A top U.N. investigator said Tuesday “it’s still an open-ended question” about how much Myanmar leader Aung San Suu Kyi could be implicated in human rights violations against Rohingya Muslims.
Marzuki Darusman said it was “probably the case” that Suu Kyi, a Nobel Peace prize laureate, may not have been “knowledgeable” about a violent crackdown against the ethnic minority that erupted in August 2017 and ultimately drove hundreds of thousands of Rohingya from their homes in Myanmar. But he said that after the crackdown, she didn’t address it.
“It’s still an open-ended question to what extent she might be implicated,” said Darusman, a former Indonesian attorney-general who headed a fact-finding mission on Myanmar over the last two years on a mandate from the U.N.-backed Human Rights Council.
Darusman spoke to reporters after his team issued its latest report, calling for those who perpetrated rights violations against the Rohingya to be brought to justice, such as through an international tribunal — and even face genocide and crimes against humanity, if necessary. Their report suggested hundreds people could face prosecution, and listed several top Myanmar generals by name.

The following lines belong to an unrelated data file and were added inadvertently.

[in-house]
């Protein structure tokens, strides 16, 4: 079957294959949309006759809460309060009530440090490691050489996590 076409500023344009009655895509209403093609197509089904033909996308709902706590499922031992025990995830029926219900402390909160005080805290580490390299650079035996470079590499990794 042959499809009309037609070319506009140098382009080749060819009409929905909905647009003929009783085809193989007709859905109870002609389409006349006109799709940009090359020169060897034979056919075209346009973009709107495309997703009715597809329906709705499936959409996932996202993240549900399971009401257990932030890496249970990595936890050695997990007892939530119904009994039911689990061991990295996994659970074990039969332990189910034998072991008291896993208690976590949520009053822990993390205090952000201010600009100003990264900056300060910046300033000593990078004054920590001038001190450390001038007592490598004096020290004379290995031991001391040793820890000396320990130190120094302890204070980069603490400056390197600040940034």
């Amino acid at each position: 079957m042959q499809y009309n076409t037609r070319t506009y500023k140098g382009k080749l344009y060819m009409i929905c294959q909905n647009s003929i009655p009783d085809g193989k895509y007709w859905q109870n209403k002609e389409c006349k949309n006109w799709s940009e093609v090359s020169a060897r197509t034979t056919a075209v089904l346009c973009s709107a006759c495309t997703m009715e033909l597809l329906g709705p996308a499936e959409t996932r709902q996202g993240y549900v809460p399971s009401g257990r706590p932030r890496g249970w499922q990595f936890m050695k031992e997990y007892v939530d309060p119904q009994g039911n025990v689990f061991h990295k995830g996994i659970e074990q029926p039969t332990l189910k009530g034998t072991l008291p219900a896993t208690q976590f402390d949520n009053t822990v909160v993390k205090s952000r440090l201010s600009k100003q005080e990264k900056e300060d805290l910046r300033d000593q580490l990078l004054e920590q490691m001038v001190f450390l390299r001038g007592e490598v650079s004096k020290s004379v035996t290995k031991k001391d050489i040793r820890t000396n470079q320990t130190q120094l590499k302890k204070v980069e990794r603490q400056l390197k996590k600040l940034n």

The fact-finding team has not called for Suu Kyi to be tried, but Darusman’s comments were likely to revive pressure on a leader who has come under scathing criticism for her silence and inaction, such as by U.S. Vice President Mike Pence, and has been stripped of an array of honors since the Rohingya migrant crisis erupted.
Darusman spoke after Myanmar’s ambassador in Geneva told the council that his country rejects any move to bring the issue of alleged rights violations against the Rohingya to an international legal forum.
Ambassador Kyaw Moe Tun insisted Myanmar’s government will “never tolerate any violation of human rights to anyone” and is “capable of addressing the issue of accountability.”
Yanghee Lee, the U.N. special rapporteur on Myanmar, appealed to Suu Kyi at the council “to open your eyes, listen, feel with your heart, and please use your moral authority, before it is too late.”
The fact-finding team’s report chronicled an array of alleged human rights violations by Myanmar security forces and said counterinsurgency operations against Rohingya in 2017 included “genocidal acts.” It said the operations had killed thousands of people and caused more than 740,000 Rohingya to flee to Bangladesh.
Fact-finding mission panelist Christopher Sidoti said the human rights situation in Myanmar hadn’t improved over the last 12 months, and in some ways has gotten worse.
“The longer this goes on, the more impossible it is for the civilian side of the government to escape international criminal responsibility for the human rights situation in Myanmar,” he said.